HIV research increases number of people coming forward for testing

A study by Canterbury Christ Church University shows that targeted public health, social media and educational interventions for healthcare professionals increase the number and timeliness of HIV tests in those at risk of infection in Kent and Medway.

A study published by Canterbury Christ Church University shows that targeted public health, and for increase the number and timeliness of HIV tests in those at risk of infection in Kent and Medway.

An international study completed by staff at Canterbury Christ Church University with colleagues from Kent County Council and NHS partners in Kent and Medway has demonstrated that targeted public health, social media and improved training for healthcare professionals can increase the number and timeliness of HIV tests undertaken by those at risk of infection in the region.

The findings of the Interreg IVA Channel Programme funded designed to target the late testing and diagnosis of HIV in Kent, Medway and Picardy in northern France showed positive outcomes in each of the areas covered by the study in comparison to baseline data collected in the same period during the previous year.

The number of HIV tests undertaken in a five month period by NHS laboratories between 1st October 2014 and the 28th February 2015 increased by 1,946 or 7.8% in Kent and Medway from 24,874 tests to 26,821 tests in comparison with the same period in 2013/14. Percentage increases varied from 4.4% for the wide area covered by Kent Community Health Foundation Trust to 13.9% for Maidstone and Tunbridge Wells NHS Trust with Medway Hospitals NHS Foundation Trust showing an increase of 7.6%.

The increase in the number of tests conducted was attributed to a threefold strategy including the conduct of a parallel and social media campaign which included the display of posters and leaflets carrying the project's 'It's better to know your HIV status' motto, a series of prime-time discussion programmes and broadcasts on local radio and television stations highlighting the benefits of early HIV testing; and a designated Facebook and Twitter account based on Kent County Council's Public Health webpages alerting people to local testing and screening opportunities in their area.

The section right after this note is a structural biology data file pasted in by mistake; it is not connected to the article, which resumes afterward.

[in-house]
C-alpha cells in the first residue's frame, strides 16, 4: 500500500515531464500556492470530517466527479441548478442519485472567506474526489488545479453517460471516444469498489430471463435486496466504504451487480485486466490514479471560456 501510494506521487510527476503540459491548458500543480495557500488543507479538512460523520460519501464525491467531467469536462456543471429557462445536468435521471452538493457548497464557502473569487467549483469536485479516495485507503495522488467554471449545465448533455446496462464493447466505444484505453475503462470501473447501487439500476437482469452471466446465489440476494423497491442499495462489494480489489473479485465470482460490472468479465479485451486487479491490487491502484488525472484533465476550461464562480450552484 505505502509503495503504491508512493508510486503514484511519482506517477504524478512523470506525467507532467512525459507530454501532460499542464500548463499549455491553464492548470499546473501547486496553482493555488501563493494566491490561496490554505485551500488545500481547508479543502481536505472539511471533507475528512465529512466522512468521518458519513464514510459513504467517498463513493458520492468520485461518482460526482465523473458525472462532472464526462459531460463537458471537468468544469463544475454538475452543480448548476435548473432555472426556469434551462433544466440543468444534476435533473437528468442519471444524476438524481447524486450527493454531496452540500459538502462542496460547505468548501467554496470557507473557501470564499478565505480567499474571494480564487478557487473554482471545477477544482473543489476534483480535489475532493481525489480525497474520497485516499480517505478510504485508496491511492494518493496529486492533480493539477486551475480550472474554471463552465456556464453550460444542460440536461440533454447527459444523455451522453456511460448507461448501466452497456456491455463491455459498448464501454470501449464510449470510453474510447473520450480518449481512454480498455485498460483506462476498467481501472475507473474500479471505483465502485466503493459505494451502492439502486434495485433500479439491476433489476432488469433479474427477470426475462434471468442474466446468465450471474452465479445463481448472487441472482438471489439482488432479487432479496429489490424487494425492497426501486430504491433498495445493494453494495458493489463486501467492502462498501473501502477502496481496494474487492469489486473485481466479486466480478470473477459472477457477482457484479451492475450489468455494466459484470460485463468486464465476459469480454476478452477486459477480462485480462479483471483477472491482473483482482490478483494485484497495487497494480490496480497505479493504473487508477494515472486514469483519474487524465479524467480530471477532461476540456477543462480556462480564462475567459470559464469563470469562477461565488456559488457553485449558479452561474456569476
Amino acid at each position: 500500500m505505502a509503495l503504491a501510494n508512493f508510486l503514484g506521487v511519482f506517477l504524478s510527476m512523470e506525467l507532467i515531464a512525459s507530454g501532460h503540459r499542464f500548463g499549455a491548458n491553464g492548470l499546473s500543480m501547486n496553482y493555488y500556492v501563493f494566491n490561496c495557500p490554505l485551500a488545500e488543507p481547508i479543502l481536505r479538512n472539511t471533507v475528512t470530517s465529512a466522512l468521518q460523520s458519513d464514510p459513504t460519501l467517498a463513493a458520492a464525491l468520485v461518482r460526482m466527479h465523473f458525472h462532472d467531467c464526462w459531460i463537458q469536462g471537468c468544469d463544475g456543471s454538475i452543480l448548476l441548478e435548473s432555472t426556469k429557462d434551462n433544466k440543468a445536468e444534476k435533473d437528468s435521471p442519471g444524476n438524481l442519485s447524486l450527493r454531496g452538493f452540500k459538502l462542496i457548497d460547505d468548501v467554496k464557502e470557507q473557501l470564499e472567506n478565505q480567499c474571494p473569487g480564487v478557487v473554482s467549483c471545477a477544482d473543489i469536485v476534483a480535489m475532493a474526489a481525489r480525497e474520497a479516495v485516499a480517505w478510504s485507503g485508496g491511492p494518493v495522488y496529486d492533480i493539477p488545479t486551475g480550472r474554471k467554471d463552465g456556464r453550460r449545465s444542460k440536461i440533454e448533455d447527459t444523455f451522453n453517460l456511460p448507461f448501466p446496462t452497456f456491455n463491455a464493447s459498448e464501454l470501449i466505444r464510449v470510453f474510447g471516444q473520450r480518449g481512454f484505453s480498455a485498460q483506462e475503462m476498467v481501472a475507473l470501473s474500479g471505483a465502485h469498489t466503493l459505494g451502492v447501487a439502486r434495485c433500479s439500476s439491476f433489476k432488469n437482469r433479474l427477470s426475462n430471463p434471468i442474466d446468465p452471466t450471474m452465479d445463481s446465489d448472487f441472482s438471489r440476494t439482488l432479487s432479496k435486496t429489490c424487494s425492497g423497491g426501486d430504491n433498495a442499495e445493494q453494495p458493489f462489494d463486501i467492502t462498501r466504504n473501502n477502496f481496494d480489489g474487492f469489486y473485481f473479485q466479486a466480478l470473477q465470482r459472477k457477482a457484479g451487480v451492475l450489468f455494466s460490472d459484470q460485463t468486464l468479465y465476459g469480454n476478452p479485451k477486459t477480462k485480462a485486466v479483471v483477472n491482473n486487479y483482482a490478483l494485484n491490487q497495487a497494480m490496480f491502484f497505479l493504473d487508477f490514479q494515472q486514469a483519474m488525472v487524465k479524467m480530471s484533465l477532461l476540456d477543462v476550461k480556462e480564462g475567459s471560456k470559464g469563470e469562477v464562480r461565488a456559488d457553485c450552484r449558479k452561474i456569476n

Overall, results in the UK were much better than those in Picardy in France, where a national campaign to increase the number and timeliness of HIV testing has been in place for a number of years, but even here, improvements were seen in the number of people attending private high street laboratories or testing centres belonging to the French HIV charity AIDES.

Dr Stephen O'Connor, Reader in the School of Nursing at Canterbury Christ Church University, said: "This project, and its subsequent results, has been a valuable exercise as it has shown that we can improve the health outcomes for patients with HIV via earlier diagnosis and treatment.

"Around half of all patients diagnosed HIV positive in Kent and Medway are diagnosed at a late stage. If someone is diagnosed a long time after they have been infected with HIV, it is more likely that the virus will have already seriously damaged their immune system. Late diagnosis is one of the biggest contributing factors to illness and death for people with HIV. Early diagnosis is important so people can start treatment if they need to, look after their own health and take steps to ensure they don't pass the virus on."

Copies of the final report of the study can be found on Canterbury Christ Church University's research repository CReaTE.

In addition, a copy of the short video developed by clinicians working on the project about the indicators for and benefits of an early HIV test can be found on Vimeo.

Further projects are now being planned to reduce sexual risk taking behaviours in relation to specific client groups identified by the study and thus prevent infection with HIV in the first place.


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